A combination of esoteric neofolk and electronic experimentation, Circulation of Light (Nathaniel Ritter of Kinit Her and Burial Hex, among others) sits nicely between those two genres. While I tend to find artists who overly favor one end of those two poles monotonous over time, Acheiropoeita does not have that problem in the slightest.
One asset of this album is the careful use of vocals, which can make or break this kind of work. Admittedly, neofolk that sticks to an overly skeletal arrangement focusing solely on vocals and acoustic instrumentation tends to wear on me over time. While Ritter's vocals can at times drift into the overly dramatic ("A Perfect Heart Is Like A Mirror" and "Patience I" are the clearest examples) it never goes too far, and instead is always grounded by the oblique atmospheres and textures.
Songs like the slow, string and piano-led "The Death Desire" pairs more traditional vocals with a guttural chanted layer, resulting in a bleak, somewhat menacing medieval sound throughout its duration, although augmented with an electronic sheen. "Manifold Grace" is of similar ilk, though here focusing on xylophone-like chimes and dissonant throbs from far away.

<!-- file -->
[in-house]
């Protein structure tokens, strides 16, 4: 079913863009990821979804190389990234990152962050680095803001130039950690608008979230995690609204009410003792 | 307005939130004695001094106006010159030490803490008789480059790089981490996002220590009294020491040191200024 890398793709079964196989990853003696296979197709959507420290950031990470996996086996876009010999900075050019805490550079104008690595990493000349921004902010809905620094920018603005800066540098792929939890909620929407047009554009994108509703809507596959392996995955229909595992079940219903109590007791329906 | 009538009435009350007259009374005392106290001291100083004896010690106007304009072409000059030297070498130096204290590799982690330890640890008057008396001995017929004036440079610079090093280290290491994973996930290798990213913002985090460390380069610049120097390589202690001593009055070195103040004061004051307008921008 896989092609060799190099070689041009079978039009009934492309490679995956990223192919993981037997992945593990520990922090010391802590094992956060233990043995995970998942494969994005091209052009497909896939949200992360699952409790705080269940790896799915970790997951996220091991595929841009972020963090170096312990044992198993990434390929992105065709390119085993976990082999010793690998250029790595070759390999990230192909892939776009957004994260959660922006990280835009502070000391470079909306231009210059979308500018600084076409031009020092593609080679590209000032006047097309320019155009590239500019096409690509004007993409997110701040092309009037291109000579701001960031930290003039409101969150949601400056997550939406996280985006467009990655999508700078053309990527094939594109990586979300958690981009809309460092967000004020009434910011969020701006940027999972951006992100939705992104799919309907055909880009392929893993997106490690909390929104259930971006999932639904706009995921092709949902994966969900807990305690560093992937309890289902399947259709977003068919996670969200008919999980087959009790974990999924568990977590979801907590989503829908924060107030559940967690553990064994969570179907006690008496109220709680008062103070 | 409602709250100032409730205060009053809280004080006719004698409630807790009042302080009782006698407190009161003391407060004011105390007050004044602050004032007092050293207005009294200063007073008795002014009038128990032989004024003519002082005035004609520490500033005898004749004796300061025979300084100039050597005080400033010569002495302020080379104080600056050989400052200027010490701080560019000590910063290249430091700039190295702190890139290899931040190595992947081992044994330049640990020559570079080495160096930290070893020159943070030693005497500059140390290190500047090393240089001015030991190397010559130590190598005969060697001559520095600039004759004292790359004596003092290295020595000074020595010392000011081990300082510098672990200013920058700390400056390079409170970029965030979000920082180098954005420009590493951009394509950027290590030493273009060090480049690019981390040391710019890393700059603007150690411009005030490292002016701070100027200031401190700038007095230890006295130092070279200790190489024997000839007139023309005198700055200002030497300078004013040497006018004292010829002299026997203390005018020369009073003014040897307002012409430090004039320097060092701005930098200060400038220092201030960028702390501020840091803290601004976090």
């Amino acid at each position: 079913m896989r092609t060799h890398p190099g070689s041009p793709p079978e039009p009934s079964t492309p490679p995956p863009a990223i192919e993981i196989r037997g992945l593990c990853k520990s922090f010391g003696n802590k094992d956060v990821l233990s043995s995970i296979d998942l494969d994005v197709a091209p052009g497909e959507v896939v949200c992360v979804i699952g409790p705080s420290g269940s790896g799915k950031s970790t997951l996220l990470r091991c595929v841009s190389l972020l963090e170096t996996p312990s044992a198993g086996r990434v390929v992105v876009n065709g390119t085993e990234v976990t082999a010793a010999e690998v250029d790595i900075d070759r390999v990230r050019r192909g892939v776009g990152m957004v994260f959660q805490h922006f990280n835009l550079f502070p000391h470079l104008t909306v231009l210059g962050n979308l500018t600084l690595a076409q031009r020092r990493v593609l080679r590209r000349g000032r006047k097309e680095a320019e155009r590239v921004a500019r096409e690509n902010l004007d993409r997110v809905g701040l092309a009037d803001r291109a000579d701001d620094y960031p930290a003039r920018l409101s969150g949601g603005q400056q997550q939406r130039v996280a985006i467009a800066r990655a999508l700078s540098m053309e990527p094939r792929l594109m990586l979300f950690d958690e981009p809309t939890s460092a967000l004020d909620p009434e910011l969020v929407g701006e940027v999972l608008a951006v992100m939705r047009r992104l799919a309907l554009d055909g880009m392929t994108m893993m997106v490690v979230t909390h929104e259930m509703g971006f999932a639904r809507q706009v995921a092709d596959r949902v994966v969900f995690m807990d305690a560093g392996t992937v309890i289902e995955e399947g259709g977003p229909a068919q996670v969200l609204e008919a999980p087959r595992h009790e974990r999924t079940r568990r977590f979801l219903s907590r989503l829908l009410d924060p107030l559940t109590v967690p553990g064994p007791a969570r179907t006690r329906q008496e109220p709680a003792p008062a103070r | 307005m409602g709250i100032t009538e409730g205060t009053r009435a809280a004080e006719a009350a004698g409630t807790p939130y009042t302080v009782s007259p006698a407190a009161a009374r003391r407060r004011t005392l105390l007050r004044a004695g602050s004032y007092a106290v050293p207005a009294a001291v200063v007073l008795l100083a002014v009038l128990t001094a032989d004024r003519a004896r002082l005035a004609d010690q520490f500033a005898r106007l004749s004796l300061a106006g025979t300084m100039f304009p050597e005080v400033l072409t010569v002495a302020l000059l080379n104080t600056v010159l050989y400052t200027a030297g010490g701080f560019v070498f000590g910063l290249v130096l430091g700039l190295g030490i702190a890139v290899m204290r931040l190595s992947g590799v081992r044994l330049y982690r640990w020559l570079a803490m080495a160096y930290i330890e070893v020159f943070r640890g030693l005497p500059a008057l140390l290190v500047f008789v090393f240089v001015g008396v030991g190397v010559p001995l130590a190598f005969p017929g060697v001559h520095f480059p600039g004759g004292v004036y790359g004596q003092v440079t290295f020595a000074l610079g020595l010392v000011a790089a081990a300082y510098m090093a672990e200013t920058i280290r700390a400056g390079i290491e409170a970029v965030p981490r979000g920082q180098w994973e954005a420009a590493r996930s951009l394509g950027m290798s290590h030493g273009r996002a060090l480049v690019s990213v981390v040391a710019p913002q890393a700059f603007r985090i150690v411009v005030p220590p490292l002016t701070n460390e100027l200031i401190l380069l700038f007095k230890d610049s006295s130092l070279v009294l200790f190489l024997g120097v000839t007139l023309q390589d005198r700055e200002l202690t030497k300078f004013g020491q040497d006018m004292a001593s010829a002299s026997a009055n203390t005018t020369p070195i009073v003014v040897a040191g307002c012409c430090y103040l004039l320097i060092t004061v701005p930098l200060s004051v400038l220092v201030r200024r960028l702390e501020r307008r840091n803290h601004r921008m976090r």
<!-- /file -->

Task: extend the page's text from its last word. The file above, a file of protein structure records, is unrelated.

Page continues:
On "Stone's Sail" and "Patience II", the focus is on less organic instrumentation, with the former conjuring dark, moody imagery and the latter having an elegant, almost regal quality to it. Closing "Dimmet" is perhaps the most out there, with disembodied tones and supernatural spaciousness enveloping a bassy electronic drone, closing the album on a somber note.
Dramatic and grandiose would be appropriate adjectives to describe Acheiropoeita, but in a definite positive sense. The music is imbued with a sense of pomp that adds to its impact rather than detracts, giving a powerful feeling on each of the tracks. The sweeping strings and electronics, with Ritter's distinctive voice, give a mystical, timeless quality to a style that too often seeks to stay rooted in the past.